A logical standby doesnt use Redo Apply to apply changes to data; instead, it uses SQL Apply just as Oracle Streams does during basic database replication. There are intrinsic limitations on which data types can accept DML for changed data, and thus not all the data in the primary database may be present in the logical standby database. SQL Apply can be configured to accept only selected subsets of logical change records, so even if all of a tables data types are completely supported, not all of the changes on the primary database may have been applied on the logical standby database. Perhaps most importantly, once a failover to a logical standby database is complete, all other standby databases will be permanently disabled and must be recreated manually.

Ill explore these limitations (but also highlight the features) of logical standby databases in an upcoming article in this ongoing series.

Reinstatement: Post-Failover Stress Relief Prior to Oracle Database Release 10g, once the primary database had failed, it was impossible to bring the original primary database back into the Data Guard configuration as a new physical standby database without having to rebuild it completely. This was usually accomplished by using the new primary database as the target database and the original primary as the auxiliary database within the bounds of the DUPLICATE DATABASE Recovery Manager (RMAN) command set. As long as certain prerequisites are in place, however, Oracle 10g offered the ability to reinstate the original primary database as a physical standby database:

Flashback Logging must have been enabled on the original primary database. (Since this is a prerequisite for activating a physical standby database as a snapshot standby database in Oracle 11g, this requirement is usually already in place if Im following Oracle 11gs best practice recommendations.) Sufficient Flashback Logs must be present on the original primary database server to allow Flashback Database to rewind the database to a state prior to its failure. Finally, the original primary database must be able to communicate over the network to the new primary database and Data Guard Broker so that it can be restored properly, Redo Apply can be re-established, and it can be resynchronized with the Data Guard configuration.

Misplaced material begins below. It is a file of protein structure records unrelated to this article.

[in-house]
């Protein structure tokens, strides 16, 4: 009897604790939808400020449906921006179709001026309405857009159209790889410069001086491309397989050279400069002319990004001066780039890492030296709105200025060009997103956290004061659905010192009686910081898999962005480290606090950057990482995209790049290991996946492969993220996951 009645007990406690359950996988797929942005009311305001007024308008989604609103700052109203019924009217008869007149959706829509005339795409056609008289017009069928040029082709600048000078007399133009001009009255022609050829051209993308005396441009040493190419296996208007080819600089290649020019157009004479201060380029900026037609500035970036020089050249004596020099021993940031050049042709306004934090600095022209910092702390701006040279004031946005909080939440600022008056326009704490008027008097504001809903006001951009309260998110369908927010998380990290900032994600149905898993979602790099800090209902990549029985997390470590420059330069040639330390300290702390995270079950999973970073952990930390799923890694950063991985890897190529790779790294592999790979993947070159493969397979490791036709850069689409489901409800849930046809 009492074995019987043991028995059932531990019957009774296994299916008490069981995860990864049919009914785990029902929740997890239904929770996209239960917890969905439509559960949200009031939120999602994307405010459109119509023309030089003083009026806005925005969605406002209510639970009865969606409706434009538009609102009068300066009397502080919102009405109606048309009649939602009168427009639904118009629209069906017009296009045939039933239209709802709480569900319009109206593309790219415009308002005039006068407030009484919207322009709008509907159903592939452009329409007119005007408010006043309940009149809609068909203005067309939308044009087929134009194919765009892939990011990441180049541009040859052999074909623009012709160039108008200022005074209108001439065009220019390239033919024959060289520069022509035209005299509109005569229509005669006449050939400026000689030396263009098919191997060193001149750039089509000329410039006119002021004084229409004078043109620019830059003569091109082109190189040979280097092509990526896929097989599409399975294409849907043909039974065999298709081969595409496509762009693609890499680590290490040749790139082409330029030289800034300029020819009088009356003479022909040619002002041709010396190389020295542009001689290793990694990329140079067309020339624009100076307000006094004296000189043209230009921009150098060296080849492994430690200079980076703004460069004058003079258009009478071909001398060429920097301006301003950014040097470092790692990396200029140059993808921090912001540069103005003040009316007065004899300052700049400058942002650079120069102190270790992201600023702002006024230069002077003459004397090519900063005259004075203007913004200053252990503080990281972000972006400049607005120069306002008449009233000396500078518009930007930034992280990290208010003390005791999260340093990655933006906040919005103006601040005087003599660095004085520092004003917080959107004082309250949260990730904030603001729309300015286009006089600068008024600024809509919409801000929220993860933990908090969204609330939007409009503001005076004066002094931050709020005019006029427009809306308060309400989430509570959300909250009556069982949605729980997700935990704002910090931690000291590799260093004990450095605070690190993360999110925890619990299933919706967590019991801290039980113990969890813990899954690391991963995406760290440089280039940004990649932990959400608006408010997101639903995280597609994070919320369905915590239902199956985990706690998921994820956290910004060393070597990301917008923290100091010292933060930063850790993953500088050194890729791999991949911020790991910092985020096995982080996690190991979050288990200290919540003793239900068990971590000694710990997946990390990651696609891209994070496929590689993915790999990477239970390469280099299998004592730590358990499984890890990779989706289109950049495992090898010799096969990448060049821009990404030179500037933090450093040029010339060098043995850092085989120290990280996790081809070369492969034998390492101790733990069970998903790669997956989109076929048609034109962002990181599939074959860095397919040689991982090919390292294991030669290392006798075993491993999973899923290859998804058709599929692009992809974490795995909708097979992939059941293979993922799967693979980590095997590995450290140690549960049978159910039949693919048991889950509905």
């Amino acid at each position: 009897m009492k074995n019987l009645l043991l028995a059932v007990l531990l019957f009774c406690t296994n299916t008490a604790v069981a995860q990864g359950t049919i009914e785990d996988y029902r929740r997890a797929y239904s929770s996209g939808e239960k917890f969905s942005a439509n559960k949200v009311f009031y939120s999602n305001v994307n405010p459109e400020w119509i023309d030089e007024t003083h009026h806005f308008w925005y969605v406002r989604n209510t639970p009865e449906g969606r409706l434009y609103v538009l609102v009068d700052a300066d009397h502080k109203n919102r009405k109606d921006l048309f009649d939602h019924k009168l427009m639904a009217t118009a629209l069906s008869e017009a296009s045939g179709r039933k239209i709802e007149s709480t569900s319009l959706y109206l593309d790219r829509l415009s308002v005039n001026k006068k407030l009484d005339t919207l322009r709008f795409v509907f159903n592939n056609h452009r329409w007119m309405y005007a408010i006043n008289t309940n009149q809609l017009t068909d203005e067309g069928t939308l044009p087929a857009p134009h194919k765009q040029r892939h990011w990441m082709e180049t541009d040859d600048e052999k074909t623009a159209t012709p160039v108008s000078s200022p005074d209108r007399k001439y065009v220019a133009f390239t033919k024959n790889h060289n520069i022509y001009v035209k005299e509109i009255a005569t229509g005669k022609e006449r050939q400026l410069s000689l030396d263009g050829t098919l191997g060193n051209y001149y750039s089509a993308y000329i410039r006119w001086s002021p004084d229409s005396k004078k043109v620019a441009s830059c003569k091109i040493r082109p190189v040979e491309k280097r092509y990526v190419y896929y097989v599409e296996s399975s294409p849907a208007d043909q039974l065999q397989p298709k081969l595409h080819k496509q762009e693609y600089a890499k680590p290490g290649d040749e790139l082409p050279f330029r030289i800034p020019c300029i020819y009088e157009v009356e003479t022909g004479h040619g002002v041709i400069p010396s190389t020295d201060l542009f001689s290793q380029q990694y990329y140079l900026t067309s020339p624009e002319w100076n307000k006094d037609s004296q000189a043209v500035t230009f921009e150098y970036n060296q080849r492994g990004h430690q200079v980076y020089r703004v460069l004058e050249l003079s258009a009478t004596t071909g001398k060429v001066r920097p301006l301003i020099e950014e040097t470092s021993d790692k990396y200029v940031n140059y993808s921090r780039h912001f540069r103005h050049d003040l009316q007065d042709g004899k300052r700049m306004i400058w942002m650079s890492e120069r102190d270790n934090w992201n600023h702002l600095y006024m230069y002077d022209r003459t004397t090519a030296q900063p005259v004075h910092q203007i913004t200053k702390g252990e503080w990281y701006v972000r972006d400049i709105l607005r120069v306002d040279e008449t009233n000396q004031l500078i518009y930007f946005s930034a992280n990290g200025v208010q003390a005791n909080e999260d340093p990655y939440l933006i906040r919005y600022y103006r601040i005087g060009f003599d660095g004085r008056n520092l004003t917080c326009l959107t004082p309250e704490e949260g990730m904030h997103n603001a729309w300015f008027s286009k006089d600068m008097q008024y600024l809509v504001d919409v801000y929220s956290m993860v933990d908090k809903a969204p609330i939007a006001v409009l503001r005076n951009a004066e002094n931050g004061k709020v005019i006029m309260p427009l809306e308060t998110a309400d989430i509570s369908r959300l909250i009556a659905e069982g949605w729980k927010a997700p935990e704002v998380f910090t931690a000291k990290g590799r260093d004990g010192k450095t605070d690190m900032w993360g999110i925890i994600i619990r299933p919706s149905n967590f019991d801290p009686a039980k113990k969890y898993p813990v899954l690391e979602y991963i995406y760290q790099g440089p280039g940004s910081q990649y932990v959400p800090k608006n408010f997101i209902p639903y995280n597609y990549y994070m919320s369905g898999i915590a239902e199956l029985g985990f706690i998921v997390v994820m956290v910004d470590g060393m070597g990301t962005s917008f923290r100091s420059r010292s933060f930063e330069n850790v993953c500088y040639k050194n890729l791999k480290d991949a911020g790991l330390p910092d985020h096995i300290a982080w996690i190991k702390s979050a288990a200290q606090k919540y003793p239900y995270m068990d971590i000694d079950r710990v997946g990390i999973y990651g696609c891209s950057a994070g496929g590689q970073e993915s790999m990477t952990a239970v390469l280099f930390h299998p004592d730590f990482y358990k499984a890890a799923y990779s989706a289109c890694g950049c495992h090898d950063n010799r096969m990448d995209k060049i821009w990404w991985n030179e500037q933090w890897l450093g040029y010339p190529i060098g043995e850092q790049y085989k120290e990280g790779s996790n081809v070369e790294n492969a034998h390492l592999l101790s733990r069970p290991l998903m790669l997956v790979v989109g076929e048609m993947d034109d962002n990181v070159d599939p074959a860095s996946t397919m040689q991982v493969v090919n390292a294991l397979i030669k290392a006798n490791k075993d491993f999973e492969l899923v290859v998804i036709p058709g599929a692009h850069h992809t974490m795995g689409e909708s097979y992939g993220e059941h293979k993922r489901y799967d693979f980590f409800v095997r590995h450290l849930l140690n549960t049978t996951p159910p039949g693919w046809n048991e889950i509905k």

Reinstating a Failed Primary Database. To reinstate my failed ORCL_PRIMARY database as a new physical standby database, the original primary database has to be shut down and then brought back to MOUNT state. Otherwise, the initial attempt at reinstatement will fail as shown below in this DGMGRL session: DGMGRL> reinstate database orcl_primary Reinstating database "orcl_primary", please wait... Error: ORA-16653: failed to reinstate database

Failed. Reinstatement of database "orcl_primary" failed After connecting to the ORCL_PRIMARY database via SQL*Plus and issuing the STARTUP MOUNT command, Ill again attempt to reinstate the database: DGMGRL> reinstate database orcl_primary Reinstating database "orcl_primary", please wait... Operation requires shutdown of instance "orcl_primary" on database "orcl_primary" Shutting down instance "orcl_primary"... ORA-01109: database not open Database dismounted. ORACLE instance shut down. Operation requires startup of instance "orcl_primary" on database "orcl_primary" Starting instance "orcl_primary"... Reinstating database "orcl_primary", please wait... Reinstatement of database "orcl_primary" succeeded The successful reinstatement of ORCL_PRIMARY as a physical standby database is reflected in the Data Guard configuration as well: DGMGRL> show configuration Configuration Name: MAA_orcl Enabled: YES Protection Mode: MaxPerformance Databases: orcl_stdby1 - Primary database orcl_primary - Physical standby database Fast-Start Failover: DISABLED
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Current status for "MAA_orcl": SUCCESS DGMGRL> show database orcl_primary Database Name: orcl_primary Role: PHYSICAL STANDBY Enabled: YES Intended State: APPLY-ON Instance(s): orcl_primary Current status for "orcl_primary": SUCCESS The corresponding alert log entries from the successful reinstatement process for the ORCL_PRIMARY database are shown in Listing 6.2. Reverting to the Original Data Guard Configuration. Now that Ive successfully reinstated my original primary database to a physical standby database, Ill simply perform a switchover operation via DGB to return the original primary and physical standby databases to their initial roles in the Data Guard configuration: DGMGRL> switchover to orcl_primary; Performing switchover NOW, please wait... New primary database "orcl_primary" is opening... Operation requires shutdown of instance "orcl_stdby1" on database "orcl_stdby1" Shutting down instance "orcl_stdby1"... ORA-01109: database not open Database dismounted. ORACLE instance shut down.

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Operation requires startup of instance "orcl_stdby1" on database "orcl_stdby1" Starting instance "orcl_stdby1"... ORACLE instance started. Database mounted. Switchover succeeded, new primary is "orcl_primary" DGMGRL> Next Steps In the next article in this series, Ill explore

Configure the primary database and one physical standby database for Fast-Start Failover (FSF) Activate, monitor, and relocate the Fast-Start Failover Observer (FSFO) Insure against the loss of a single FSFO via Enterprise Manager Grid Control